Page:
If you've read anything about San Jose State in this week leading up to their game against the Broncos, you must have read that "THE SPARTANS HAVE THE GREATEST DEFENSE IN THE HISTORY OF FOOTBALL." Etcetera.
Well, a big reason why this hyperbole is possible is the Ihenacho family and brothers Carl and Duke. Each Ihenacho leads the country in a statistical category: Carl, a junior defensive end, leads in tackles for loss and his younger brother Duke, a sophomore linebacker/safety, is tied for the lead in interceptions. Natives of Nigeria, the Ihenachos have helped the San Jose State defense become the best statistical defense in the WAC.
Christian Okoye looks on from a sparsely-attended book signing and smiles.
If we had to pick one Ihenacho to be morbidly afraid of, we would pick Carl. As a defensive end, he stands a much greater chance at wreaking havoc in the Bronco backfield against our maddeningly inconsistent offensive line. If his specialty were simply sacking the quarterback, we wouldn't be too worried. But as the numbers say, he does much more than just rush the passer.
Carl is tied for the national lead with 14 tackles for loss. He had six last week. He also has seven sacks, a team-high three forced fumbles and - stunningly for a defensive end - a team-high 45 tackles.
Is it too late to change our preseason WAC defensive player of the year vote? We picked the wrong SJSU defensive lineman.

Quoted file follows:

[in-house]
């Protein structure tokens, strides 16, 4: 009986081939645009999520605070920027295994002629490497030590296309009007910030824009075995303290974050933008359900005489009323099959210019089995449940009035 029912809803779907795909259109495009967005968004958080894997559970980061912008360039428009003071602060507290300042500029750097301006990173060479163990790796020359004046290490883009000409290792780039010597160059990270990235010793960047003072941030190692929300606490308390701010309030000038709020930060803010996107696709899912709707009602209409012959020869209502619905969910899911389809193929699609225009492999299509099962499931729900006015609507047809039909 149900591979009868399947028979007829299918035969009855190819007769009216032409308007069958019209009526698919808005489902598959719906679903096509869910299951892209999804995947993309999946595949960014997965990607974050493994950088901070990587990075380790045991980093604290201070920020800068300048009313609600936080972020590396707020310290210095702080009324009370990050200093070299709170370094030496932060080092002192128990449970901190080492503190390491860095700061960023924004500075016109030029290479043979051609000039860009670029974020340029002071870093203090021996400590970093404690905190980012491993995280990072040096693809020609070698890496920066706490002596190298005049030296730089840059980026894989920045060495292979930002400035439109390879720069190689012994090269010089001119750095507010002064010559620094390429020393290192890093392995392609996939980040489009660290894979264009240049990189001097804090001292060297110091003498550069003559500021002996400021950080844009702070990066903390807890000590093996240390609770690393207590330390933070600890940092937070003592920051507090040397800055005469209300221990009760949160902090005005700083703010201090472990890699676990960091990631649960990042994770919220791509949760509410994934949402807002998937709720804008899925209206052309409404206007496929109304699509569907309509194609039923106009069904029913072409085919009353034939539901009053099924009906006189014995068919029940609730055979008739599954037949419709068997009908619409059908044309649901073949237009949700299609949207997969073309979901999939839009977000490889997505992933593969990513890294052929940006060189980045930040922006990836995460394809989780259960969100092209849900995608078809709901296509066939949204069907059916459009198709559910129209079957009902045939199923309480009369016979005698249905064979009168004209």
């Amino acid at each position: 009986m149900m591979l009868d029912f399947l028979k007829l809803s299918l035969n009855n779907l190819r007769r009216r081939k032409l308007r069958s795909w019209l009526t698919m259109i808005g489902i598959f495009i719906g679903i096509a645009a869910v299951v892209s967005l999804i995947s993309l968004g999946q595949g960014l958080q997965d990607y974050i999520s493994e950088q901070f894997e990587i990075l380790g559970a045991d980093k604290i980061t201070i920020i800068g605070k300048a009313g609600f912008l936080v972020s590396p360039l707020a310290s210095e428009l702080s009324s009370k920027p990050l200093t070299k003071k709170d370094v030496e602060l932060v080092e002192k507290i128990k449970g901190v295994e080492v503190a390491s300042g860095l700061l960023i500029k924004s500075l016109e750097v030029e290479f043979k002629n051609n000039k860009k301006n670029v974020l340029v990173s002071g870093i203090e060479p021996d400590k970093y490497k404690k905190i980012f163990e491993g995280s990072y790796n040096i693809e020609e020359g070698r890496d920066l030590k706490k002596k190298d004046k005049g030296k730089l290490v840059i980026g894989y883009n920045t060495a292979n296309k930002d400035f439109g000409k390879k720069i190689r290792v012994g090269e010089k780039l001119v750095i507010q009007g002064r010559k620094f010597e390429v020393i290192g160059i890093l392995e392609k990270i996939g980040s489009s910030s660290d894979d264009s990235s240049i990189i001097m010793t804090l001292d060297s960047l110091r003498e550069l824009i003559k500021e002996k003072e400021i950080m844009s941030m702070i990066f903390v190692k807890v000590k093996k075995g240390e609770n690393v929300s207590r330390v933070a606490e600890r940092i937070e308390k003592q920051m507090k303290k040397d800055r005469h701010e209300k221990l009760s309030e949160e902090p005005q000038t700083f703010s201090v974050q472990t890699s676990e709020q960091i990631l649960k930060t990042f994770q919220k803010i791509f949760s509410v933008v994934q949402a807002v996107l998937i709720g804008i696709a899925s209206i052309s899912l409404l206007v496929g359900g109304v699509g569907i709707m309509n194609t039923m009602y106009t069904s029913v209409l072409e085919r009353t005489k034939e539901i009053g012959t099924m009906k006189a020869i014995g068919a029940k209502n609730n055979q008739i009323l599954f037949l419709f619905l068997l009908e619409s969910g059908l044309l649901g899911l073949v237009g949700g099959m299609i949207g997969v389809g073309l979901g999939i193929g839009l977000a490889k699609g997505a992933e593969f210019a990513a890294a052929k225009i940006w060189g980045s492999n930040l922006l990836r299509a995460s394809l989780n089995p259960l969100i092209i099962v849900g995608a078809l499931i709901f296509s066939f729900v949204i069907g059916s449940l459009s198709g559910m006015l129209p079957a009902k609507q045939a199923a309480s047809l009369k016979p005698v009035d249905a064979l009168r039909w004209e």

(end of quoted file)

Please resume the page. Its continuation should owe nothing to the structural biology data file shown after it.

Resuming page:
Carl's brother Duke is only slightly less scary but hopefully much more irrelevant on Friday, considering that Kellen Moore doesn't make the bad decisions that Duke has learned to thrive on.
Duke is tied for the national lead in interceptions with five and has returned a pick for a touchdown in two straight games. He also has three pass breakups.
The Iheancho brothers did not start playing football until late in high school, which made them optimum candidates for true freshman playing time at San Jose State.
Coach Dick Tomey said they should have redshirted but he didn't have enough talent in his program to do it.
"They've adapted because they're highly competitive, they're highly intelligent and they have tremendous personal pride," Tomey said. "We're very proud of both of them."
Tomey had nothing to say about SJSU's other set of brothers: backup QB Sean Flynn and S Kyle Flynn.
Read more: Spartans get it done with defense [Statesman]